The Suckler Carbon Efficiency Programme (SCEP) has been billed as a fresh start, replacing BDGP, which ran from 2015 to 2022. This new scheme brings with it an attractive increase in payment rate, with BDGP having offered farmers €142.50/ha for the first 6.66ha and €120 per remaining eligible hectare.
In order to qualify, the farmer must be a member of the Bord Bia Quality Assurance Scheme and must remain a member for the duration of the programme.
The new scheme brings with it higher targets, with the Department seeking greater ambition from participants.
In years one and two, 80pc of the calves produced on the farm must be from a four or five-star sire. This was the same target farmers had to reach under the BDGP scheme.
This requirement increases to 85pc in years three and four, and increases to 90pc in year five. The sire can be genotyped four or five-star on either Terminal or Replacement Index.
Farmers will need to be careful with the purchase of in-calf heifers, where you are not sure of the sire. Again similar to BDGP, on the dam side, in year one, at least 50pc must be at least four-star on the replacement index. New to this scheme is the increase to at least 65pc by year three and four, and at least 75pc by year five. One big change from the BDGP is that these numbers must be retained on the holding throughout the year. It won’t be just a matter of reaching the figure on October 31.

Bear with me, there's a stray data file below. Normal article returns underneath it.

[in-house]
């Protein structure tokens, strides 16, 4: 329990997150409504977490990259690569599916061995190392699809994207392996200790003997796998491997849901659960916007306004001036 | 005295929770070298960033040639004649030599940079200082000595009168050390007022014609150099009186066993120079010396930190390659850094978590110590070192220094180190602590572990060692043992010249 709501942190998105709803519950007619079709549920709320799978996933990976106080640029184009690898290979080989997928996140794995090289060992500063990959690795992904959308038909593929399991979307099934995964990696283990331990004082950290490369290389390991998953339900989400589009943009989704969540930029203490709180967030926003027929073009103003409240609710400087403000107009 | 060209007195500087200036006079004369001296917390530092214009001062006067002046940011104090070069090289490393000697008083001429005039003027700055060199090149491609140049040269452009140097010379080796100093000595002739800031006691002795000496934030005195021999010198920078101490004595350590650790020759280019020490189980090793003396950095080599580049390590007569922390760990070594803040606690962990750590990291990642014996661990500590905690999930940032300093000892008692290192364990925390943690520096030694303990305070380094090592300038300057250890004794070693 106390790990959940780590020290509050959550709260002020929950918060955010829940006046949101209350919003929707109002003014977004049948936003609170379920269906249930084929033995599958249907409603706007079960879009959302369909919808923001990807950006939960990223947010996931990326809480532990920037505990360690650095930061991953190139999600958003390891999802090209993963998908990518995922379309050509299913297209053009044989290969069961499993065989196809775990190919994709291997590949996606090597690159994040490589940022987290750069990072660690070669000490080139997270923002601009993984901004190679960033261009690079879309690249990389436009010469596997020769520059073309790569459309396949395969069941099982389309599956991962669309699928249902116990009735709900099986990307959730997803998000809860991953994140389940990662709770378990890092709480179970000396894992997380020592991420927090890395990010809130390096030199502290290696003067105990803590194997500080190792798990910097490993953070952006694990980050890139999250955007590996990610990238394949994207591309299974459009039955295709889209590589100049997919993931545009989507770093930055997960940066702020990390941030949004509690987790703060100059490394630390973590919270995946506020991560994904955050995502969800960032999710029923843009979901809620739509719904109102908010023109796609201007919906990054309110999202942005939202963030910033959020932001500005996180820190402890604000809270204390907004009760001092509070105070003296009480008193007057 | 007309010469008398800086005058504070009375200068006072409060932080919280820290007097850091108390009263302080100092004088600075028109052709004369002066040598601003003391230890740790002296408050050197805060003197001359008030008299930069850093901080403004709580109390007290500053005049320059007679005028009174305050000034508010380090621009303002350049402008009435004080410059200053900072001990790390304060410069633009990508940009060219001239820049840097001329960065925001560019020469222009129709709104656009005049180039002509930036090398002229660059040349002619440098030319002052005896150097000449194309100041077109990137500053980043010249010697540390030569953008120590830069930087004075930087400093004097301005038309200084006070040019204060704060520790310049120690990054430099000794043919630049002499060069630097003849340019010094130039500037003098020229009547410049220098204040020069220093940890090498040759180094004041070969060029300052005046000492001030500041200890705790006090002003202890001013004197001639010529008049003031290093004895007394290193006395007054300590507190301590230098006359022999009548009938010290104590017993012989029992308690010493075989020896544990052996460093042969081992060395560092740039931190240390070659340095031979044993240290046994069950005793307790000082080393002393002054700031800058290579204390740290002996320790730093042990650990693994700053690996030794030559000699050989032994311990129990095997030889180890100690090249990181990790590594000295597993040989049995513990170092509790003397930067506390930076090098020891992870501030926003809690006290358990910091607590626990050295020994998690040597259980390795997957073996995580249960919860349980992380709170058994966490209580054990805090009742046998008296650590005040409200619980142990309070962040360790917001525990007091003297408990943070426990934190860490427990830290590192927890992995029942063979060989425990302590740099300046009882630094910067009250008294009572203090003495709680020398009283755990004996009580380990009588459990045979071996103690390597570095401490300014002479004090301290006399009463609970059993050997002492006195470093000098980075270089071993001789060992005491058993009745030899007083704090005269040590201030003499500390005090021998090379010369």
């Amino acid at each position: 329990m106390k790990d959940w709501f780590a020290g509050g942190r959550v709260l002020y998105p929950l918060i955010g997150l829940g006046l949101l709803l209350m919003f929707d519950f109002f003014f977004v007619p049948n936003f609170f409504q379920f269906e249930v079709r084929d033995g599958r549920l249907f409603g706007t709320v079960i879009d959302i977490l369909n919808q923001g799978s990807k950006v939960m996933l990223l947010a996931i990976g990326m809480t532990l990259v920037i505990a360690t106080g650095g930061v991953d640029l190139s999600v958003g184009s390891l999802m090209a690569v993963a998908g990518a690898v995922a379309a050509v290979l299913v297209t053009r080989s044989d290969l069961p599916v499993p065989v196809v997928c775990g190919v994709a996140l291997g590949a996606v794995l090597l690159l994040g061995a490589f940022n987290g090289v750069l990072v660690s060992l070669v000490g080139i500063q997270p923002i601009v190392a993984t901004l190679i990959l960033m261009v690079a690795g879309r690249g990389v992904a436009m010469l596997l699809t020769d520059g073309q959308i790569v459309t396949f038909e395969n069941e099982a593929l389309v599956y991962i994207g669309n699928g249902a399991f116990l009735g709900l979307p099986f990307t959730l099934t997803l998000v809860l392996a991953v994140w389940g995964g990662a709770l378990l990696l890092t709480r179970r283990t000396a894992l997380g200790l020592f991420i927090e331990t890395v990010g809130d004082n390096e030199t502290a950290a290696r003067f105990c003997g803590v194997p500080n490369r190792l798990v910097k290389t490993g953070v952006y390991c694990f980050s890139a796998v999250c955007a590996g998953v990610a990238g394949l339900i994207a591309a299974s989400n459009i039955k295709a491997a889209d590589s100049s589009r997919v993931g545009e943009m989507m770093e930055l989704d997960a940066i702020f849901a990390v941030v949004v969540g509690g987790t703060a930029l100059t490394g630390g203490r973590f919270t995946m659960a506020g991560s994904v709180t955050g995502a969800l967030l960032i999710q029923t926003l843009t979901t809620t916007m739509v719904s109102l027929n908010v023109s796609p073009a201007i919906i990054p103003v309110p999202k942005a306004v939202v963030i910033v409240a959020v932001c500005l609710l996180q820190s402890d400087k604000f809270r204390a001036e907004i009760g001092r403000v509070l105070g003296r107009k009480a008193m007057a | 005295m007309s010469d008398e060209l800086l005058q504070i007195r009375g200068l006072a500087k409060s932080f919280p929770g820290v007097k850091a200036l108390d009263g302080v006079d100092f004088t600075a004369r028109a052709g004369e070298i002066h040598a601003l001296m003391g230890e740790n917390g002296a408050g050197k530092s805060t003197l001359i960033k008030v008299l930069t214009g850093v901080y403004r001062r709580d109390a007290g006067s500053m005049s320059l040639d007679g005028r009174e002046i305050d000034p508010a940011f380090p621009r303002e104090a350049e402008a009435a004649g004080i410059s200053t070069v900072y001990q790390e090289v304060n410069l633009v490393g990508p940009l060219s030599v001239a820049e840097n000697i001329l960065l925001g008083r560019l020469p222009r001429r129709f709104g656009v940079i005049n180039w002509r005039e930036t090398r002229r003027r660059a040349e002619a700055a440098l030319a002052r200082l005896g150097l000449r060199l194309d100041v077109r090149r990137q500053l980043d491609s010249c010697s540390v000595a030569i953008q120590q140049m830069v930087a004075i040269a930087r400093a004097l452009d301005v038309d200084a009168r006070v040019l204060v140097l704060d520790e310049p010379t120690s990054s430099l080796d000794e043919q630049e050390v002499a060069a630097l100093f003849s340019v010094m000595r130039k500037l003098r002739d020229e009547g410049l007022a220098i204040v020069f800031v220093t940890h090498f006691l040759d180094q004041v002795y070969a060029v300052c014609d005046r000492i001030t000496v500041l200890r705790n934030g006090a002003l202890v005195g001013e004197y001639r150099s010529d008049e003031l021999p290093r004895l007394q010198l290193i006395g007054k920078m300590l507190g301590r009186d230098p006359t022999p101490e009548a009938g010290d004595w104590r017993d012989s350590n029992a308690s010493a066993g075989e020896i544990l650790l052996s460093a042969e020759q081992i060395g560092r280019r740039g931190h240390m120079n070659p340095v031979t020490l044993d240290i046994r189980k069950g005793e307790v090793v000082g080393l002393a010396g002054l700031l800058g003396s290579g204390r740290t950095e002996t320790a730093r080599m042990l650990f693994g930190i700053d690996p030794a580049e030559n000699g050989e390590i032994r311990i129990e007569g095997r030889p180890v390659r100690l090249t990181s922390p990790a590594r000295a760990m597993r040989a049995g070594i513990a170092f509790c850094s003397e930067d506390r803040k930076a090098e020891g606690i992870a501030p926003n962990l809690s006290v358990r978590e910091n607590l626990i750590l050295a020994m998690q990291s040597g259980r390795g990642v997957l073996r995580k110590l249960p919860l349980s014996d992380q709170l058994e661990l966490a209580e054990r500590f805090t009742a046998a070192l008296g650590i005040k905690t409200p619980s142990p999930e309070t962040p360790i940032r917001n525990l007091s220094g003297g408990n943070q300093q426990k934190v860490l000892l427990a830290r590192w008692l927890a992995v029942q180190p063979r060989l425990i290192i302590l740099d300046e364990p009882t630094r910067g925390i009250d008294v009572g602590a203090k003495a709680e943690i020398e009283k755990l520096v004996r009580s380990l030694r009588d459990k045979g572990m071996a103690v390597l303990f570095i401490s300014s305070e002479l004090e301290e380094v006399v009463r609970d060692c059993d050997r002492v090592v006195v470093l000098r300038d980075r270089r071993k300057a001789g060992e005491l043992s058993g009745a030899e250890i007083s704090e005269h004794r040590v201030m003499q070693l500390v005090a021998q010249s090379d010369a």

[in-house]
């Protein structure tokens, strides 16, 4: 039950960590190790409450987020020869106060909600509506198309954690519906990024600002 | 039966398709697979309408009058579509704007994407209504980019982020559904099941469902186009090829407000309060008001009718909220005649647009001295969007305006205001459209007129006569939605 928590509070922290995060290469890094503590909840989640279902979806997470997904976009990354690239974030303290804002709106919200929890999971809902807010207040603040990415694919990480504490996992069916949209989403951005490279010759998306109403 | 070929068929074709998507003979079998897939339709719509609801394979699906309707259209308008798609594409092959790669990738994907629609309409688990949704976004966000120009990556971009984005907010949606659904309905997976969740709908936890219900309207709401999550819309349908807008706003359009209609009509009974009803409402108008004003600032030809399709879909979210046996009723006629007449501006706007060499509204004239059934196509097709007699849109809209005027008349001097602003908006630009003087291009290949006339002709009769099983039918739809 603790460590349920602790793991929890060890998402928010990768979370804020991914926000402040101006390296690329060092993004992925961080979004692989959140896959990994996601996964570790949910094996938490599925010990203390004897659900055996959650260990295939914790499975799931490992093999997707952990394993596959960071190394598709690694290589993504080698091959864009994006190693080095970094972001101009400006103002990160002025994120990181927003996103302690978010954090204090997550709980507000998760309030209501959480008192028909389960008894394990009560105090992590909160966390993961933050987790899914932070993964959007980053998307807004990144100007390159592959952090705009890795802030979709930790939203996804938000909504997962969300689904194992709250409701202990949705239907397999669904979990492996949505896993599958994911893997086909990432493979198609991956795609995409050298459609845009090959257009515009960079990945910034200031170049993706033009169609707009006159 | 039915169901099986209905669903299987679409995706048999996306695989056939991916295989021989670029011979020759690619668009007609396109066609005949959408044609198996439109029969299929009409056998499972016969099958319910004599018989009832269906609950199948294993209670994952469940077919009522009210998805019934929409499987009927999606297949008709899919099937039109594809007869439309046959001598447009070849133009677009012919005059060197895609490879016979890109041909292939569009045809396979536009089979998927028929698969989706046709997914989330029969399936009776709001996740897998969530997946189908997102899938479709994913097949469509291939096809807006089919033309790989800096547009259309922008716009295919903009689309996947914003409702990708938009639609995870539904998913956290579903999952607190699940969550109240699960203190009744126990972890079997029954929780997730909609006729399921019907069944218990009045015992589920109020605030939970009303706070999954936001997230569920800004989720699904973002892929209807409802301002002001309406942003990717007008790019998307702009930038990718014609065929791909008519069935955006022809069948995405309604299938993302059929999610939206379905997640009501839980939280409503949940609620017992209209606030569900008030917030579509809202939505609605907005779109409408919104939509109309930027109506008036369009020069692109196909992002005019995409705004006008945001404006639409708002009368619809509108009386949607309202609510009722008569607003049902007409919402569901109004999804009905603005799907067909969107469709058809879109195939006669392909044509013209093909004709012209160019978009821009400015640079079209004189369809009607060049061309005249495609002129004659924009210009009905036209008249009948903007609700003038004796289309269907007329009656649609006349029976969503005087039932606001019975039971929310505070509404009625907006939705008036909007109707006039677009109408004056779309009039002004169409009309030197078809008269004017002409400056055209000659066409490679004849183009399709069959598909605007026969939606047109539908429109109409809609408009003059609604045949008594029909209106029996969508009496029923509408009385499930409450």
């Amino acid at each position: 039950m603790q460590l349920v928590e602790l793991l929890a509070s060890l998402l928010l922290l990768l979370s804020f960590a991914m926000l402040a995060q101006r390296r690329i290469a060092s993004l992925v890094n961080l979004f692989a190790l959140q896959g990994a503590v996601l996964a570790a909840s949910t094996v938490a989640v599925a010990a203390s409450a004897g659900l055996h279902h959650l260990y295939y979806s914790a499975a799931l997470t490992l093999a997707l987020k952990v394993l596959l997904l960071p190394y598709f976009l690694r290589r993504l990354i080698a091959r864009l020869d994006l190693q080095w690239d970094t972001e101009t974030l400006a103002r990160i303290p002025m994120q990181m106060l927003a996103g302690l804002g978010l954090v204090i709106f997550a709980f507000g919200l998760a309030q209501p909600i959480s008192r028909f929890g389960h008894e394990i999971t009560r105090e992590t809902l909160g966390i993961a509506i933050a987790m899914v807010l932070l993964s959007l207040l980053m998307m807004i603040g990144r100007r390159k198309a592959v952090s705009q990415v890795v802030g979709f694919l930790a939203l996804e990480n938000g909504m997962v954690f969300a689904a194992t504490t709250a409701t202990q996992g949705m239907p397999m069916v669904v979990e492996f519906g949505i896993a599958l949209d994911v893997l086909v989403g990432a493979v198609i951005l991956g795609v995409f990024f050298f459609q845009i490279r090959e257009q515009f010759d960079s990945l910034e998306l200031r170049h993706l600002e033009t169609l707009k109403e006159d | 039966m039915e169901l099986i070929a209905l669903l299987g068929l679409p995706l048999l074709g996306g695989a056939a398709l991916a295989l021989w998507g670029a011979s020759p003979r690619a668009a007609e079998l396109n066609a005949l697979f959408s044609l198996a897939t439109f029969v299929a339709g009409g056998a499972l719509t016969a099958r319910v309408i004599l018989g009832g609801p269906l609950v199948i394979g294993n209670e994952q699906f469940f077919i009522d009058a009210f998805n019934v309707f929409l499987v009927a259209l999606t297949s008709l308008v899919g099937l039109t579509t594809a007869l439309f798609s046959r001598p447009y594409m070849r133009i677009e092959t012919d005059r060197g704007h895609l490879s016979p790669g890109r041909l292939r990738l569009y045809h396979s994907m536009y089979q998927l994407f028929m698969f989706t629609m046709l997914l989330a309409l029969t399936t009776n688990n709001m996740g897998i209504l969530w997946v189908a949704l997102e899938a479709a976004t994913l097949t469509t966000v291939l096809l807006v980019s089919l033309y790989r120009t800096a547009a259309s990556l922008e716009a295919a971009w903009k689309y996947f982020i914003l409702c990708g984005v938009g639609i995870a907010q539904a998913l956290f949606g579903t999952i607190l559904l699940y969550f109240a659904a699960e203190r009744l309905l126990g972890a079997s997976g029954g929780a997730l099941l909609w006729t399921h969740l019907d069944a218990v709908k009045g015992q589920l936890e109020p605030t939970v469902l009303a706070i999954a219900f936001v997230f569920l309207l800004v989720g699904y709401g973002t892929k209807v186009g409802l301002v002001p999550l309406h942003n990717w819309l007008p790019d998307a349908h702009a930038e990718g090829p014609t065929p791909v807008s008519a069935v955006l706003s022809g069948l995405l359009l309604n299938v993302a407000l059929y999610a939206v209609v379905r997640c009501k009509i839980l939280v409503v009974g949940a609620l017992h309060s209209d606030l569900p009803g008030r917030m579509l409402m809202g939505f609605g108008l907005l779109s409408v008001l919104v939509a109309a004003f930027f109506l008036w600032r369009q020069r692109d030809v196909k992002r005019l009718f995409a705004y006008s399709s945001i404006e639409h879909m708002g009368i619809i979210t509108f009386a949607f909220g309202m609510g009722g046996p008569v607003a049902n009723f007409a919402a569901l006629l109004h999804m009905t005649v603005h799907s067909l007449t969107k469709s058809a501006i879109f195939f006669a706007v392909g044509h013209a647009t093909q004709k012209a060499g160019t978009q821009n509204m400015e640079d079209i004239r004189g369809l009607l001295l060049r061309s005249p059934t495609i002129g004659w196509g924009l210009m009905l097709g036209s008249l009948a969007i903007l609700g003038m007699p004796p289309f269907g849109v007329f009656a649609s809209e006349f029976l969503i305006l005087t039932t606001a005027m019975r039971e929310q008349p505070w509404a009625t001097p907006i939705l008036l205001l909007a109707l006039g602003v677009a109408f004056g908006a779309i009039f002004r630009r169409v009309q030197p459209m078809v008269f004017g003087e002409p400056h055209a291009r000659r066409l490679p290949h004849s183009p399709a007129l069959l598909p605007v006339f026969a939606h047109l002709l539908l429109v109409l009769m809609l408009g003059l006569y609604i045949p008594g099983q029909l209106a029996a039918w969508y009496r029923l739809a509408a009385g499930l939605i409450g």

For anyone that was in the BDGP scheme, you are familiar with the genotyping requirement. In SCEP you must take a tissue sample on 70pc of the reference number each year. ICBF will nominate the animals for genotyping, but farmers will be able to nominate other animals if they so wish.
For farmers who weren’t in the BDGP scheme, it is recommended to check your Euro-Star ratings in order to assess the current status of your herd. The scheme may not suit every herd, but despite the challenges the scheme brings higher payments when compared to BDGP.
The Euro-Star index shows where an animal’s genetic index ranks within the population. Five stars means the animal is in the top 20pc of the population, with each star representing 20pc of the population.
The index has attracted a lot of commentary since 2015. ICBF encourages farmers that the rate at which the Euro-Stars of animals in your herd improves depends on how aggressively you select and cull your breeding stock based on their Euro-Star values. Some farmers are now concerned about the availability of four and five-star animals to purchase in marts.
Over the years, farmers have raised concerns around low ratings being attached to what they would usually consider a high-quality cow.
Some farmers felt that the record of consistently producing top quality and high value weanlings was not being recognised by the index.
The BDGP had been heavily criticised for its focus on star ratings, and SCEP is likely to face the same criticisms going forward.